The Victoria and Albert museum (V&A) in London has removed the Sackler name from its galleries. The name has become indelibly linked to the global opioid crisis that some members of the family profited enormously from—and are accused of fuelling—via their company Purdue Pharma.
A spokesperson for the V&A told The Art Newspaper: “The V&A and the family of the late Dr. Mortimer D. Sackler have mutually agreed that the V&A’s Centre for Arts Education and Exhibition Road courtyard will no longer carry the Sackler name. Dame Theresa Sackler was a trustee of the V&A between 2011 and 2019, and we are immensely grateful for her service to the V&A over the years. We have no current plans to rename the spaces.”
Members of the Sackler family owned the now bankrupt US pharmaceutical company Purdue Pharma, who manufactured, distributed and marketed the highly addictive drug Oxycontin. Purdue Pharma filed for bankruptcy in 2019 after around 2,700 lawsuits were filed against the company. Prosecuting lawyers claimed Purdue Pharma aggressively sold the benefits of OxyContin to doctors, who then prescribed the drug to patients. The highly addictive narcotic has contributed to more than 500,000 deaths in America over the last two decades, campaigners say. A legal agreement regarding a negotiated payout to the families of US victims to OxyContin, currently totalling in the region £5.4bn, remains mired in US court proceedings.
Before the dangers of the opioid drug were fully known, members of the Sackler family rose to prominence as generous patrons of arts and educational institutions on both sides of the Atlantic. Those same museums and universities are now rushing to disavow the family name. The V&A museum are the latest in a long line of major cultural institutions—including the Tate, London's National Gallery and Serpentine Galleries, the British Museum, the Louvre in Paris, and the Metropolitan Museum of Art in New York—to remove the name.
Visitors to the V&A, entering on Exhibition Road, were until this weekend greeted with prominent signs directing them to the "Sackler Centre for Arts Education", as well as the "Sackler Courtyard". Both signs have now been taken down.
The museum, which is directed by the former UK politician Tristram Hunt, said in a statement that the decision had been taken in agreement and accordance with the family of the late Mortimer D Sackler, the US-born, British psychiatrist who co-founded Purdue Pharma with his brother, Raymond, and began manufacturing and selling Oxycontin in 1996. The V&A say the decision to cut ties with the Sackler family was made in May this year.
The museum's announcement of the disassociation comes just a few days before a documentary about the artist Nan Goldin's campaign against Sackler family members screens in a gala slot at the opening weekend of the London Film Festival on 8 October. The film, titled All the Beauty and the Bloodshed, is directed by Laura Poitras, who is known for her role in the Edward Snowden leaks at the US National Security Agency in 2013. All the Beauty and the Bloodshed won the Golden Lion for best film at the 79th Venice international film festival in September this year.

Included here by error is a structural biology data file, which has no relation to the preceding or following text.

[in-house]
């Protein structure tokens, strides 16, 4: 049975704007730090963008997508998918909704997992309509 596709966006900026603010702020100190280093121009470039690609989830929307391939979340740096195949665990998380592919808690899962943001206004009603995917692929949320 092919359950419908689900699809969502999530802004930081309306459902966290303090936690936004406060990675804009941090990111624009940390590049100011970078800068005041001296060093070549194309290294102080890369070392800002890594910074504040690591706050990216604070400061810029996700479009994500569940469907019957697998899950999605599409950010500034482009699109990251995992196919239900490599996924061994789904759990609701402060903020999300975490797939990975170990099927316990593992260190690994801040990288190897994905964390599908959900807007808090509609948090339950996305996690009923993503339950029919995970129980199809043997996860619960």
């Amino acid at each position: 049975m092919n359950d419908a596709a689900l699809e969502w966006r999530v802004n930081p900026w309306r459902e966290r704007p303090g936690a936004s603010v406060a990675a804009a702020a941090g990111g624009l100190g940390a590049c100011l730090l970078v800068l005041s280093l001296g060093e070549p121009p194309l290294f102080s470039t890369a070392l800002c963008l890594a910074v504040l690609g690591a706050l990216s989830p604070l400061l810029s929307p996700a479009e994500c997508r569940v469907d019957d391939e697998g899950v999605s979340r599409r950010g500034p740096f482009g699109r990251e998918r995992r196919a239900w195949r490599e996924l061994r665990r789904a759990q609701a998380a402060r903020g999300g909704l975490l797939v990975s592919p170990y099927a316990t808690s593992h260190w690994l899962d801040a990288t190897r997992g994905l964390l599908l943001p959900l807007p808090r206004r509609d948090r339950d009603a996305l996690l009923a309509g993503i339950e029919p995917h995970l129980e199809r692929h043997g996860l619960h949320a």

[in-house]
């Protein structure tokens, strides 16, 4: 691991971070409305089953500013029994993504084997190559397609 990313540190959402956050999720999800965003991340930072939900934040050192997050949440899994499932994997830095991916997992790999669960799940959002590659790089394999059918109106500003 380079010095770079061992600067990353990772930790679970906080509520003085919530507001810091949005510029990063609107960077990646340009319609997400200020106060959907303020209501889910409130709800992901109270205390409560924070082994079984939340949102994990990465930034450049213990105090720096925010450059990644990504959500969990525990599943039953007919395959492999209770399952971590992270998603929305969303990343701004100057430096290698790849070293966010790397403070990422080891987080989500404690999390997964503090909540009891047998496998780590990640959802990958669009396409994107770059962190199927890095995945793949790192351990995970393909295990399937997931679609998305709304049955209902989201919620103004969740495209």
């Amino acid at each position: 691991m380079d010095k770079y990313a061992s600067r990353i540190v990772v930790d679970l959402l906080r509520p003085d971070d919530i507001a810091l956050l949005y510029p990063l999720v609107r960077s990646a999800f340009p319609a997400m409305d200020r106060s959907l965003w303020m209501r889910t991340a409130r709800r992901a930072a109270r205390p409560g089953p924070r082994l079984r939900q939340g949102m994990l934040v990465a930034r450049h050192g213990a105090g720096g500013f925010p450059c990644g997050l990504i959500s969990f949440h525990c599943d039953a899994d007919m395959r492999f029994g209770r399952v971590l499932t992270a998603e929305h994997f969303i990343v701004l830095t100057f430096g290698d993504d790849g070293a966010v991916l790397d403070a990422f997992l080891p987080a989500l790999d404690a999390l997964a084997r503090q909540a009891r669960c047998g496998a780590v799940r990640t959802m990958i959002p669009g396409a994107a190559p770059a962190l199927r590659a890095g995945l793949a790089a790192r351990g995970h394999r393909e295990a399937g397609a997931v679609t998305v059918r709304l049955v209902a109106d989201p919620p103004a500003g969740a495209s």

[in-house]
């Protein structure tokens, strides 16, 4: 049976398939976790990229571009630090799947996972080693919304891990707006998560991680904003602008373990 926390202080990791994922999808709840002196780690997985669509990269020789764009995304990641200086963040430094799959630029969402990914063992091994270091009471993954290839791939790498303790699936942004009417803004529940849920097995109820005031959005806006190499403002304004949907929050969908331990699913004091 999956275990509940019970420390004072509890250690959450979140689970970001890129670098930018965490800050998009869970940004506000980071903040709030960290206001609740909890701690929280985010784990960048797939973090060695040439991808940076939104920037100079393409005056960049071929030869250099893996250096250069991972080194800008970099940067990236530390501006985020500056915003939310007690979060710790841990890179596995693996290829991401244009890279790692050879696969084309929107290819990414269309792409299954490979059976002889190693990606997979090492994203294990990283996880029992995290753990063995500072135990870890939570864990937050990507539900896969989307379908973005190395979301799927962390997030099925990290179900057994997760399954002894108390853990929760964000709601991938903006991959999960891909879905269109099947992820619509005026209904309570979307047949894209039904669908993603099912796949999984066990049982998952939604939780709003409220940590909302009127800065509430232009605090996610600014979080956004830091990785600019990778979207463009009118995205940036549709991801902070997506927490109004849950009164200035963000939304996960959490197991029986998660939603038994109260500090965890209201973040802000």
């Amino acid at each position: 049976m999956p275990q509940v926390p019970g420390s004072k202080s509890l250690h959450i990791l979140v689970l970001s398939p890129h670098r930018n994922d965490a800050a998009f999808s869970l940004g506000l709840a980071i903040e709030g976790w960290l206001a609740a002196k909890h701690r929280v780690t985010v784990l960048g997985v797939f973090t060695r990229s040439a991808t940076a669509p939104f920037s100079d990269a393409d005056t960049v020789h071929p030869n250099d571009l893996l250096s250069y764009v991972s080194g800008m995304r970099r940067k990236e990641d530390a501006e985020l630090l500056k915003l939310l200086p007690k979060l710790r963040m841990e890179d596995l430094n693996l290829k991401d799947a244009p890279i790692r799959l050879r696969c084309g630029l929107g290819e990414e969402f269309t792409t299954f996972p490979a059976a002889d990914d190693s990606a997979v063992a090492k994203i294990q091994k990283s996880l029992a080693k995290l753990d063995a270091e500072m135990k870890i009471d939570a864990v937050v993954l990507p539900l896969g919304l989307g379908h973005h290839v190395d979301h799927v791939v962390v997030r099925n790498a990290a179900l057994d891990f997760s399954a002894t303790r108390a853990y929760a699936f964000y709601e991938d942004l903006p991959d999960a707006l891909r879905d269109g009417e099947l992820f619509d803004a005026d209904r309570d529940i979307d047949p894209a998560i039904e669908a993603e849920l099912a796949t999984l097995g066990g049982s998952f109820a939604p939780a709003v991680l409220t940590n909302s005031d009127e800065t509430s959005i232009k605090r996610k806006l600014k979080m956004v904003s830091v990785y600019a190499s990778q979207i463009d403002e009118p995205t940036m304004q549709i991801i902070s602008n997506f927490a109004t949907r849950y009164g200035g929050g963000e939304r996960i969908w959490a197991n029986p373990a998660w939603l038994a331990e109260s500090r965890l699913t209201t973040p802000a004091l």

The documentary also screened at the Toronto International Film Festival and will play later this year at the New York Film Festival. American distributor Neon and British distributor Altitude will show the film in cinemas, with a release date in the autumn for US cinemas and in January for UK cinemas.
The American photographic artist, famous for her 1986 photography series The Ballad of Sexual Dependency, is a former opioid addict who founded Prescription Addiction Intervention Now (PAIN) in early 2019, an advocacy group that campaigns against the Sackler family’s sponsorship of—and integration into—the institutional art world.
The influential British costume designer Sandy Powell, who has worked on award-winning films The Young Victoria, Shakespeare in Love and The Aviator, last week used an acceptance speech to pay tribute to Goldin and call out the V&A’s continued relationship with members of the Sackler family. Powell was speaking at the London Design Festival awards after winning the London Design Medal; the award ceremony was held at the V&A.
PAIN’s first major intervention came on 10 March 2018, when Goldin led dozens of protestors to the Sackler Wing of New York’s Metropolitan Museum of Art, where they staged a ‘die-in’. The group also threw hundreds of pill bottles into the museum’s pool by the Egyptian Temple of Dendur. Labels on the pill bottles read: “Prescribed to you by the Sackler Family.”
In November 2019, PAIN staged a similar public protest at the V&A, where Goldin led 30 protestors in a staged die-in, before placing bottles of pills and “Oxy dollar” bills stained red on the museum's floor.
A retrospective billed as the “first to comprehensively present Goldin as a filmmaker” opens at the Moderna Museet in Stockholm on 29 October. The role of some Sackler family members in the opiate crisis was documented in the acclaimed book Empire of Pain, by the investigative journalist Patrick Radden Keefe, released last year.